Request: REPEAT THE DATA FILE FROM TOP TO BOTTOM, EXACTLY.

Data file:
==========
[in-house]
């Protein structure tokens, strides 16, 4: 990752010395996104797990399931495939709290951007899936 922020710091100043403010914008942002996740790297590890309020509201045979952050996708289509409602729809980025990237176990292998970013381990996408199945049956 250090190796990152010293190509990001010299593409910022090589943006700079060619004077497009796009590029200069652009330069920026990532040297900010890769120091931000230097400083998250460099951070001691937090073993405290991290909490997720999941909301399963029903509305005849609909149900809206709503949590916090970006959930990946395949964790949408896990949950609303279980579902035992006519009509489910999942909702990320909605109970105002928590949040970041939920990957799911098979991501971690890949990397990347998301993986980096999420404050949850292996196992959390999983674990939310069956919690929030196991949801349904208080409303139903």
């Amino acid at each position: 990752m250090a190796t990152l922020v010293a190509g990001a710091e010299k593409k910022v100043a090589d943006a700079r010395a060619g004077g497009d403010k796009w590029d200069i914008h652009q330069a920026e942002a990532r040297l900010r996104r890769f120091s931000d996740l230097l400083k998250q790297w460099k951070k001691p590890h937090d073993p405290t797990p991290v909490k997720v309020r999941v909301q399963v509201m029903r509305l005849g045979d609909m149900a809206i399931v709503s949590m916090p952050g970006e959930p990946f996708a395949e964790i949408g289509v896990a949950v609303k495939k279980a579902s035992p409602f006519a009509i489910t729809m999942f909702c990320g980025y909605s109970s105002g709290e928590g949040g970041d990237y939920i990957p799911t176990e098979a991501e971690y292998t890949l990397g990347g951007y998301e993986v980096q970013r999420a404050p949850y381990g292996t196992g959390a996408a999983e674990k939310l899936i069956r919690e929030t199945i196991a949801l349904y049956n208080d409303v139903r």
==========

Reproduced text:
[in-house]
């Protein structure tokens, strides 16, 4: 990752010395996104797990399931495939709290951007899936 922020710091100043403010914008942002996740790297590890309020509201045979952050996708289509409602729809980025990237176990292998970013381990996408199945049956 250090190796990152010293190509990001010299593409910022090589943006700079060619004077497009796009590029200069652009330069920026990532040297900010890769120091931000230097400083998250460099951070001691937090073993405290991290909490997720999941909301399963029903509305005849609909149900809206709503949590916090970006959930990946395949964790949408896990949950609303279980579902035992006519009509489910999942909702990320909605109970105002928590949040970041939920990957799911098979991501971690890949990397990347998301993986980096999420404050949850292996196992959390999983674990939310069956919690929030196991949801349904208080409303139903």
């Amino acid at each position: 990752m250090a190796t990152l922020v010293a190509g990001a710091e010299k593409k910022v100043a090589d943006a700079r010395a060619g004077g497009d403010k796009w590029d200069i914008h652009q330069a920026e942002a990532r040297l900010r996104r890769f120091s931000d996740l230097l400083k998250q790297w460099k951070k001691p590890h937090d073993p405290t797990p991290v909490k997720v309020r999941v909301q399963v509201m029903r509305l005849g045979d609909m149900a809206i399931v709503s949590m916090p952050g970006e959930p990946f996708a395949e964790i949408g289509v896990a949950v609303k495939k279980a579902s035992p409602f006519a009509i489910t729809m999942f909702c990320g980025y909605s109970s105002g709290e928590g949040g970041d990237y939920i990957p799911t176990e098979a991501e971690y292998t890949l990397g990347g951007y998301e993986v980096q970013r999420a404050p949850y381990g292996t196992g959390a996408a999983e674990k939310l899936i069956r919690e929030t199945i196991a949801l349904y049956n208080d409303v139903r």